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Do Baltimore banks prefer foreclosure?

Pillar Property Group has been asked numerous times by distressed homeowner whether banks prefer foreclosure as a means of recouping the loss of money on a lender financed property.

FOR IMMEDIATE RELEASE

 
PRLog (Press Release) - Mar. 25, 2010 - Pillar Property Group has been asked numerous times by distressed homeowner whether banks prefer foreclosure as a means of recouping the loss of money on a lender financed property. No, banks do not prefer foreclosure because it does limit the amount they can lend. There are no government bailouts in the real estate industry so banks have to look at alternative measures such as short sales to recoup their losses.

Yet, some banks proceed with foreclosures without examining short sales creating an influx of real estate owned (REO) properties in the market. In the current real estate market, it is about the price. It is about the consumer paying for what they want and the property they want. Potential investors or first time home buyers are looking for the best deals that will not constrain their wallets.

The Baltimore buyer is currently looking at short sales and REO properties because of their implied value. The normal listings have two fundamental problems with them for buyers in this current market.

The first is the implied value of the property and the other is the unrealistic expectations of pricing by the seller in this down market. This is what makes short sale properties and REO properties attractive to potential buyers. Foreclosed properties by banks have been bled out and there are no more future losses that can be incurred on that property.

“The bank will contract a REO agent to put their own money into fixing the property to place on the market for potential buyers,” said Eric Skeeter, Pillar Property Group.

The bank invests no money into these properties so the burden is placed upon the agent. Banks will have this properties listed high by the agent and slowly start bringing the prices down at or below the fair market value, according to Skeeter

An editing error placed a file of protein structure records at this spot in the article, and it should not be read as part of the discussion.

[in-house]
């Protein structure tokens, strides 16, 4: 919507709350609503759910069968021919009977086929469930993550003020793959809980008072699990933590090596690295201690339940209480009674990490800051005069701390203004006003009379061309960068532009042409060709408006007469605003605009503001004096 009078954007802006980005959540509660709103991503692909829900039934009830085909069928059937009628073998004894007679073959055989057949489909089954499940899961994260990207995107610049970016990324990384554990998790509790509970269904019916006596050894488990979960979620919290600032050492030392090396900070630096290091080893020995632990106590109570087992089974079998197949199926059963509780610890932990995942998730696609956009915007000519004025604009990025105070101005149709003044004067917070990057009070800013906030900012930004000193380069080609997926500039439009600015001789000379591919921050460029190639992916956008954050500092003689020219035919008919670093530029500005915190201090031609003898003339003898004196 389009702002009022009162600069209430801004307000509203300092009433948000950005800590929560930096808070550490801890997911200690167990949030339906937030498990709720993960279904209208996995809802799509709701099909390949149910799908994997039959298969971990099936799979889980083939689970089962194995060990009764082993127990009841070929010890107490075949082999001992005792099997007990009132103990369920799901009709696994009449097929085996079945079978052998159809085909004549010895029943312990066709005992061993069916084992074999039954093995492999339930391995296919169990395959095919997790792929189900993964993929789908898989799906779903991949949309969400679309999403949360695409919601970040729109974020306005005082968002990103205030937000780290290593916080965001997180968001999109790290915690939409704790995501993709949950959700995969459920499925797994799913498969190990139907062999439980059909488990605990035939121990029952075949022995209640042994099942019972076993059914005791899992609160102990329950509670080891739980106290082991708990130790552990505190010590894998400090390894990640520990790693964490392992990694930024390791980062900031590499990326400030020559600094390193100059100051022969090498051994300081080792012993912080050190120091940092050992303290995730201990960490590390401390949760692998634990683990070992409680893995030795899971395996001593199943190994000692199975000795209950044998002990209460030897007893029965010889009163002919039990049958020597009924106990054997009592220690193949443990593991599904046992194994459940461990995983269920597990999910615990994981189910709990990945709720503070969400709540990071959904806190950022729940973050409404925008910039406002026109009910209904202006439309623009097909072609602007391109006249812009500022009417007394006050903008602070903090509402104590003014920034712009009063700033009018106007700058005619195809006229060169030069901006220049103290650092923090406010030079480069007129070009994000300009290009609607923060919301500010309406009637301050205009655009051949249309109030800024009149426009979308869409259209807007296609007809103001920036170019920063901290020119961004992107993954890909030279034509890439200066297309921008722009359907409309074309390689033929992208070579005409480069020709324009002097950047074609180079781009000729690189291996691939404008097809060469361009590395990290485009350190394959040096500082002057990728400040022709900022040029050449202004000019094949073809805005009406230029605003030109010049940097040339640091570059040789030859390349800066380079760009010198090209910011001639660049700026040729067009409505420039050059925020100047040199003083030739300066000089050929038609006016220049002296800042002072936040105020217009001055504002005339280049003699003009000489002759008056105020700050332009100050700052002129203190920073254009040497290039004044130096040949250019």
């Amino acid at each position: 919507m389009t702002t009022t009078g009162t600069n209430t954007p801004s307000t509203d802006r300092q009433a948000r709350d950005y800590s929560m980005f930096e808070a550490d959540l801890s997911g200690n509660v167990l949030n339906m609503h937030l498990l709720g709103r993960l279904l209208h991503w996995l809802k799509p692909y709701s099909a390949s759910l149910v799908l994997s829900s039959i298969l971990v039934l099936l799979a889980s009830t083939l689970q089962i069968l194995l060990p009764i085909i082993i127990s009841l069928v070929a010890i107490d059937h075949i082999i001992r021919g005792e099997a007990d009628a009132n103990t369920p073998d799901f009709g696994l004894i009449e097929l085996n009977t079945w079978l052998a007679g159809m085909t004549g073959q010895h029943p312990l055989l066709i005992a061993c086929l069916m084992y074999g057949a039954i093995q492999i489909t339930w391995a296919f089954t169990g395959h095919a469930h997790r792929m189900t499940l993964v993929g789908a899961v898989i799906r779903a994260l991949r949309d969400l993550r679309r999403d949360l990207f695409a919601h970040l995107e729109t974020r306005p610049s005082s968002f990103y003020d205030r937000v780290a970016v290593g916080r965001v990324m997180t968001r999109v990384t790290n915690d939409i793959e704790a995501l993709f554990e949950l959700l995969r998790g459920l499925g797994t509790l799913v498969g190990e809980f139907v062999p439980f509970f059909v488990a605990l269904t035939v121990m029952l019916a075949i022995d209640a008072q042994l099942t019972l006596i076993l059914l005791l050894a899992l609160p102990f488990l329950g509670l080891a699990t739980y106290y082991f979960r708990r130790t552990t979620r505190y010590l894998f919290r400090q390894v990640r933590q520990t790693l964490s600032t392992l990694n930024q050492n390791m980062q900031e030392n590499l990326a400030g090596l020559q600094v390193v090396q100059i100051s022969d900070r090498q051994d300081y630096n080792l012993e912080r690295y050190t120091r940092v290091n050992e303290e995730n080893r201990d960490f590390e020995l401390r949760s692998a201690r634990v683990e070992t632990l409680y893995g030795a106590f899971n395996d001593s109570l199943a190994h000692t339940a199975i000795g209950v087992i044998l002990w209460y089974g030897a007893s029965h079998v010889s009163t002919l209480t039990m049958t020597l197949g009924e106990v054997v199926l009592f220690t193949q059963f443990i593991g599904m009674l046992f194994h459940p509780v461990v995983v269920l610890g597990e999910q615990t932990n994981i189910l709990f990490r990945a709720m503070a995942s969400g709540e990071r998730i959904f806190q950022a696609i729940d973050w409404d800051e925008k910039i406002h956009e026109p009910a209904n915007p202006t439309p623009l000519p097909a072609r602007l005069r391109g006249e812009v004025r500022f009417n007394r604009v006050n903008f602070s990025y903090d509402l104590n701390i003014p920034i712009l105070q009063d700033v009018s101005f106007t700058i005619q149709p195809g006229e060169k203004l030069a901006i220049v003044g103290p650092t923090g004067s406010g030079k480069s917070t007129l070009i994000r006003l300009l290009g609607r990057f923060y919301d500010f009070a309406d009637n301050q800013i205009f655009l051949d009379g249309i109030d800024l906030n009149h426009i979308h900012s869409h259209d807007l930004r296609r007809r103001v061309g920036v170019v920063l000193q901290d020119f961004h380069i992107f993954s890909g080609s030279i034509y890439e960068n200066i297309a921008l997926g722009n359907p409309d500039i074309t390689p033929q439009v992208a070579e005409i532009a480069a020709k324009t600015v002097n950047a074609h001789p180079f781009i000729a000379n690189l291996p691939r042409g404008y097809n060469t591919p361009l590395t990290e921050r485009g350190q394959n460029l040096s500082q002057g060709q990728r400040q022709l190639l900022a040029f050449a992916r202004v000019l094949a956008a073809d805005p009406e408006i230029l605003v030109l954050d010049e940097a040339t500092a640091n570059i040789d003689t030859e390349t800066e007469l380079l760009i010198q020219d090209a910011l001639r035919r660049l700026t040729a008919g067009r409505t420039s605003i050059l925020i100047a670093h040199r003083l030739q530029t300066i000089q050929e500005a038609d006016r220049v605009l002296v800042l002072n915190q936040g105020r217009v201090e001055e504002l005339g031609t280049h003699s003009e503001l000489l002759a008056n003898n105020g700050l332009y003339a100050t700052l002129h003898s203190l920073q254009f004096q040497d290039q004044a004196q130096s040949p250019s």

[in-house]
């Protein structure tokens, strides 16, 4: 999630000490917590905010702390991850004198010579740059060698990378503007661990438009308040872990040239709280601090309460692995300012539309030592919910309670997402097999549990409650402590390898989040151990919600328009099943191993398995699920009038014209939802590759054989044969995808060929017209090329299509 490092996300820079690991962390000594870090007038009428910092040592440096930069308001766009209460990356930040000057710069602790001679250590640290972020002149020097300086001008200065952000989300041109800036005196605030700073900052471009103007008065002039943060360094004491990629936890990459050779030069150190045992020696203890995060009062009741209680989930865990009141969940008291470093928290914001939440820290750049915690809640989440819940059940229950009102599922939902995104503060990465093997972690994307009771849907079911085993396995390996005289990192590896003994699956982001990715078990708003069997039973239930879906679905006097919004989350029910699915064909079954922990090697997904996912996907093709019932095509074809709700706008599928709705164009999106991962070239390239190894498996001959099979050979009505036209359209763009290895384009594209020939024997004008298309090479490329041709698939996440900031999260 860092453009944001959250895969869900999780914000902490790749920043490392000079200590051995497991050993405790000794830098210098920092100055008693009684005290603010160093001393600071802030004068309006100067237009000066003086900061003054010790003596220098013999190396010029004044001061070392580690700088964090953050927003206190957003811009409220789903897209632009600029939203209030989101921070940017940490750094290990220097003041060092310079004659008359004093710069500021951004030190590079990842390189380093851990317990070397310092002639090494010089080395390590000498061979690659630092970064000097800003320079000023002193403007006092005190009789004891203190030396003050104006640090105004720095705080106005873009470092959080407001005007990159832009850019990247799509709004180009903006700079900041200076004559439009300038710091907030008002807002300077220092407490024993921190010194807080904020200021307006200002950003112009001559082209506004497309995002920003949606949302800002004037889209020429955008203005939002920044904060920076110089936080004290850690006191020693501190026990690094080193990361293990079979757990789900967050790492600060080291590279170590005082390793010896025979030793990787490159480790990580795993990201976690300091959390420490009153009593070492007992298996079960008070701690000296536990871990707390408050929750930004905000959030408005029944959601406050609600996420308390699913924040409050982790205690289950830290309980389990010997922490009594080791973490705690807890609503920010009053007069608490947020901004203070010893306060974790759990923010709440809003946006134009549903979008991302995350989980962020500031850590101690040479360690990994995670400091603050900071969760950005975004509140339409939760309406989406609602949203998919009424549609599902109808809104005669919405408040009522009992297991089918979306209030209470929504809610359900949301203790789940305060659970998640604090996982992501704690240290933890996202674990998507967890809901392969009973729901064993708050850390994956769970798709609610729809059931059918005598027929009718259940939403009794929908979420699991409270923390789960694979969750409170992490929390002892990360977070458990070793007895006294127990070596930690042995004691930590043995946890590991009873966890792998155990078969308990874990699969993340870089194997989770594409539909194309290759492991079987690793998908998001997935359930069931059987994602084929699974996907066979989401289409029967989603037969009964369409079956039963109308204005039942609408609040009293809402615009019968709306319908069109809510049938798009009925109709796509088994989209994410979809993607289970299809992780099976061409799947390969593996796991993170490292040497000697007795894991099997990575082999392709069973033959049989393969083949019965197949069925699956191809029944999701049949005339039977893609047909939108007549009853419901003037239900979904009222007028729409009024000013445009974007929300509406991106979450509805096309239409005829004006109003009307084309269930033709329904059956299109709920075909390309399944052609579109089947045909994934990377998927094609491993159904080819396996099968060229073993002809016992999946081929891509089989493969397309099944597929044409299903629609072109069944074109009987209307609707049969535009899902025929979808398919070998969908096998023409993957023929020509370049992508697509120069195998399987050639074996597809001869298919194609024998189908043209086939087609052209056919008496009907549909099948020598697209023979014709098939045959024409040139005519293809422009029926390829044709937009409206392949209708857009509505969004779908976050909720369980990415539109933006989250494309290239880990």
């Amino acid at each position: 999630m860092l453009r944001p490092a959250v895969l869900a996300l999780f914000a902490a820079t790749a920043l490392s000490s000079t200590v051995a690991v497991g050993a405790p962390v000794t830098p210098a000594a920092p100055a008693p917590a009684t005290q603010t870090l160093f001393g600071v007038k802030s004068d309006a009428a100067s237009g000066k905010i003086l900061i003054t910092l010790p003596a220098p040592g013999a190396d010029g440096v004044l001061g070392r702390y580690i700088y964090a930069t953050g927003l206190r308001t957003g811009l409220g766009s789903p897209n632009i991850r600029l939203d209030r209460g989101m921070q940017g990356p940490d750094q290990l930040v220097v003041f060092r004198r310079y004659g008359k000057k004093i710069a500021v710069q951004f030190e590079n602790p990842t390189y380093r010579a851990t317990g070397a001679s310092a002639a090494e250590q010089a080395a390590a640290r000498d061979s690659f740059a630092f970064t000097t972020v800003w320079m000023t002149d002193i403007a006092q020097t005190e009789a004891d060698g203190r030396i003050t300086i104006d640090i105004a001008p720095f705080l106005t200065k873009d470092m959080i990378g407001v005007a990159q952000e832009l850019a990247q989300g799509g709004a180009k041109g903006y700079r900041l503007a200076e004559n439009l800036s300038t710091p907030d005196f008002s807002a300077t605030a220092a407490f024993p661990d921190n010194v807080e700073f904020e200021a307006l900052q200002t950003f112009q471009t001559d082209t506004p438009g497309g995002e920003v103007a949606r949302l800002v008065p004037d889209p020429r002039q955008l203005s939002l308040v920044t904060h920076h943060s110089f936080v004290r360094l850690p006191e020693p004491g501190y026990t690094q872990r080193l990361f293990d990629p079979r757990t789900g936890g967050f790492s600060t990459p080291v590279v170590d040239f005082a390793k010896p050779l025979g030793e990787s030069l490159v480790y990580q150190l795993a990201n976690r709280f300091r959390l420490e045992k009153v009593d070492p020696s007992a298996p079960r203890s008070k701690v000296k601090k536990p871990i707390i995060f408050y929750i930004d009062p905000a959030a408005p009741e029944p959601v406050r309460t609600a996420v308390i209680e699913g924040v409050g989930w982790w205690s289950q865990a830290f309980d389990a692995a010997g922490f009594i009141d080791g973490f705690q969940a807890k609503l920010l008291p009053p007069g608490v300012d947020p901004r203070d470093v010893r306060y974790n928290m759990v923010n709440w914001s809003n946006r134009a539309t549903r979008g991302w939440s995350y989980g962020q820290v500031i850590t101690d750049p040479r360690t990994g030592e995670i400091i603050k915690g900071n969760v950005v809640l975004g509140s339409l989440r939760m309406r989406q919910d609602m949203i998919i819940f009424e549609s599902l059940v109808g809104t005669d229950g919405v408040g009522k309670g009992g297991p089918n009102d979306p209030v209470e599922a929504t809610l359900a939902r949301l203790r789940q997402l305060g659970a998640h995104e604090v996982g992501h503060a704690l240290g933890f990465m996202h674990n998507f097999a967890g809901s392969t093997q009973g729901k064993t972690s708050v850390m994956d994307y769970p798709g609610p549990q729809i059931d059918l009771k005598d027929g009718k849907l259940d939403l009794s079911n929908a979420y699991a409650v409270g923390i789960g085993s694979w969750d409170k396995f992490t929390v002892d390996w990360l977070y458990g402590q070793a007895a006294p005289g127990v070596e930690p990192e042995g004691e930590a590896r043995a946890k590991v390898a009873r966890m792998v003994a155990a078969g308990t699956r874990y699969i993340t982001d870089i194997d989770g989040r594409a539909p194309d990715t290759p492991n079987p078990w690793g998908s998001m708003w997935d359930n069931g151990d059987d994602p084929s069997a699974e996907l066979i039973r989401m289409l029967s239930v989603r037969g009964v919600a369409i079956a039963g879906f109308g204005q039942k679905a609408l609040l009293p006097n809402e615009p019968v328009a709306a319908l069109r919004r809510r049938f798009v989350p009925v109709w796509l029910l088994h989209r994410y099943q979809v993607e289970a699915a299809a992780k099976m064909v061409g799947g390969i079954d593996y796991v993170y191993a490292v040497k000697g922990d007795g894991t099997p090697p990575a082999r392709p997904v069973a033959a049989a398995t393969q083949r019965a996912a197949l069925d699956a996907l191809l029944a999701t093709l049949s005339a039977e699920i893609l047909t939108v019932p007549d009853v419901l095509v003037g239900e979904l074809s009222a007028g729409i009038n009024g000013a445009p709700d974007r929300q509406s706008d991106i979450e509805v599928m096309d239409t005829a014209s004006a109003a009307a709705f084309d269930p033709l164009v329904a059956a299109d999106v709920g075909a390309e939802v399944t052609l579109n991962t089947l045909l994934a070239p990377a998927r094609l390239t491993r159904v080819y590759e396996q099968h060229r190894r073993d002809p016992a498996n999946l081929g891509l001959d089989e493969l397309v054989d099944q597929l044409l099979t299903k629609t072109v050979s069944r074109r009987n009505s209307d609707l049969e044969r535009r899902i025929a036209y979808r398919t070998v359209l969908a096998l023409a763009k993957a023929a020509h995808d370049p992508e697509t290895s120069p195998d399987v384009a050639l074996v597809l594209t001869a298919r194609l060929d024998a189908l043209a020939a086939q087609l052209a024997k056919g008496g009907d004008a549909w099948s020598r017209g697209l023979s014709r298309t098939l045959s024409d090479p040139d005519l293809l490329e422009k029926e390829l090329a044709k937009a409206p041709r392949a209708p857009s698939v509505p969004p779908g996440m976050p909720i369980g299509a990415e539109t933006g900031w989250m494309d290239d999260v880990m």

REOs are potentially great investment opportunities for those investors who wish to diversify their portfolio. Typically, investors buy these properties when they are first listed because they are under the impression they are getting good deals. Well, the truth of the matter is that many investors have overpaid for these properties. This is what makes short sales appealing to some investors.

Banks should consider short sales more often than not. As an example, homeowner maybe 3 payments behind their mortgage, which is bleeding the bank and creating depreciation on the value of the home, the short sale would be a viable solution. The main reason for banks to consider short sales is because they will not own that property for another year.

Properties that are sold through short sales are the greatest value for banks. The reason is the deeper discount within it. The formula for the short sale is the faster loss with less cost equaling a higher net for the bank. The reality is banks should consider short sale based on future depreciation associated with the cost of taking the property back and to pay the REO agent. So, it is cheaper for banks to make deals on distressed properties as soon as possible.

The media has perpetuated the great deals with short sales while some opinion leaders about the real estate market have been opposed to short sales because of their depreciation in value. Well, the fair market value property, the REO property, and now the short sale property now equal in depreciation.

For more information about short sale properties, please contact http//www.pillarpropertygroup.com

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Contact Email:
***@gmail.com Email Verified
Source:Stephen Marcum, Pillar Property Group
Phone:(888) 845-0505
Zip:17111
City/Town:York - Pennsylvania - United States
Tags:pillar, Property, group, short, Sales, investment, DC, maryland, rental, commerical
Shortcut:prlog.org/10595005
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